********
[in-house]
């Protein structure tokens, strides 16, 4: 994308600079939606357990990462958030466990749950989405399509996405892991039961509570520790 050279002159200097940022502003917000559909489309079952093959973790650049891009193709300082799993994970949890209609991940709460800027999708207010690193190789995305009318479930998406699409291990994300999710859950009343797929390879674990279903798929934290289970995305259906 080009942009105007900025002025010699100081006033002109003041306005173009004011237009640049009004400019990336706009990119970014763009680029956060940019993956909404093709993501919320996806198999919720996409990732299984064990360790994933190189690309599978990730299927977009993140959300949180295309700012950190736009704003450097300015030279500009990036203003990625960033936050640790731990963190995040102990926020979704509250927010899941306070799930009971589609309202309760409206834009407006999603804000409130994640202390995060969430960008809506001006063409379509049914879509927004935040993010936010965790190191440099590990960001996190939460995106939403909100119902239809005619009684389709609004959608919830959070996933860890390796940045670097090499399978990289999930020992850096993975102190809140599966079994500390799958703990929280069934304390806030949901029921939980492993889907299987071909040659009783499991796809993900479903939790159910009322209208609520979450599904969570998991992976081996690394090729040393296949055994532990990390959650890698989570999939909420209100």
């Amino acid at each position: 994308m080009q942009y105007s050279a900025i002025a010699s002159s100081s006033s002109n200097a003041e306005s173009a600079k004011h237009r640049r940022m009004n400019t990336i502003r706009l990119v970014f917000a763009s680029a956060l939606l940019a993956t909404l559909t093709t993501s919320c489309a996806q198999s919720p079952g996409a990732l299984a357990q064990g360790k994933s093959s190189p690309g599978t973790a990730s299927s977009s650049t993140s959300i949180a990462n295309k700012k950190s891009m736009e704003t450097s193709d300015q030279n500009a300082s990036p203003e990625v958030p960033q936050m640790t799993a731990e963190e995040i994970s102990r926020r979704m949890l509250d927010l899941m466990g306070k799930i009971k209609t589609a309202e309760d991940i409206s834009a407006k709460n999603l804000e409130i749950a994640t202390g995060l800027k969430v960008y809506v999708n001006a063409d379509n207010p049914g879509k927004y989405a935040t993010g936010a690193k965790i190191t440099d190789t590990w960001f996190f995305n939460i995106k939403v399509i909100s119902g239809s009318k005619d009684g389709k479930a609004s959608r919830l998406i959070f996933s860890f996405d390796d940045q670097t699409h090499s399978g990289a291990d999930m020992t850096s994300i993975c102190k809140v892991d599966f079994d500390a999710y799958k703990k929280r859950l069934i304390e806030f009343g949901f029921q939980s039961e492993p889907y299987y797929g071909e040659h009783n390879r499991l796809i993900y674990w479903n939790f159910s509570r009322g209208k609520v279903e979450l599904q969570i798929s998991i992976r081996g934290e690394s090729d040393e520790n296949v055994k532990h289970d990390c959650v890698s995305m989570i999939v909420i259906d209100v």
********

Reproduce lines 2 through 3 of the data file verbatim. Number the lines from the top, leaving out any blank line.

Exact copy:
């Protein structure tokens, strides 16, 4: 994308600079939606357990990462958030466990749950989405399509996405892991039961509570520790 050279002159200097940022502003917000559909489309079952093959973790650049891009193709300082799993994970949890209609991940709460800027999708207010690193190789995305009318479930998406699409291990994300999710859950009343797929390879674990279903798929934290289970995305259906 080009942009105007900025002025010699100081006033002109003041306005173009004011237009640049009004400019990336706009990119970014763009680029956060940019993956909404093709993501919320996806198999919720996409990732299984064990360790994933190189690309599978990730299927977009993140959300949180295309700012950190736009704003450097300015030279500009990036203003990625960033936050640790731990963190995040102990926020979704509250927010899941306070799930009971589609309202309760409206834009407006999603804000409130994640202390995060969430960008809506001006063409379509049914879509927004935040993010936010965790190191440099590990960001996190939460995106939403909100119902239809005619009684389709609004959608919830959070996933860890390796940045670097090499399978990289999930020992850096993975102190809140599966079994500390799958703990929280069934304390806030949901029921939980492993889907299987071909040659009783499991796809993900479903939790159910009322209208609520979450599904969570998991992976081996690394090729040393296949055994532990990390959650890698989570999939909420209100």
């Amino acid at each position: 994308m080009q942009y105007s050279a900025i002025a010699s002159s100081s006033s002109n200097a003041e306005s173009a600079k004011h237009r640049r940022m009004n400019t990336i502003r706009l990119v970014f917000a763009s680029a956060l939606l940019a993956t909404l559909t093709t993501s919320c489309a996806q198999s919720p079952g996409a990732l299984a357990q064990g360790k994933s093959s190189p690309g599978t973790a990730s299927s977009s650049t993140s959300i949180a990462n295309k700012k950190s891009m736009e704003t450097s193709d300015q030279n500009a300082s990036p203003e990625v958030p960033q936050m640790t799993a731990e963190e995040i994970s102990r926020r979704m949890l509250d927010l899941m466990g306070k799930i009971k209609t589609a309202e309760d991940i409206s834009a407006k709460n999603l804000e409130i749950a994640t202390g995060l800027k969430v960008y809506v999708n001006a063409d379509n207010p049914g879509k927004y989405a935040t993010g936010a690193k965790i190191t440099d190789t590990w960001f996190f995305n939460i995106k939403v399509i909100s119902g239809s009318k005619d009684g389709k479930a609004s959608r919830l998406i959070f996933s860890f996405d390796d940045q670097t699409h090499s399978g990289a291990d999930m020992t850096s994300i993975c102190k809140v892991d599966f079994d500390a999710y799958k703990k929280r859950l069934i304390e806030f009343g949901f029921q939980s039961e492993p889907y299987y797929g071909e040659h009783n390879r499991l796809i993900y674990w479903n939790f159910s509570r009322g209208k609520v279903e979450l599904q969570i798929s998991i992976r081996g934290e690394s090729d040393e520790n296949v055994k532990h289970d990390c959650v890698s995305m989570i999939v909420i259906d209100v």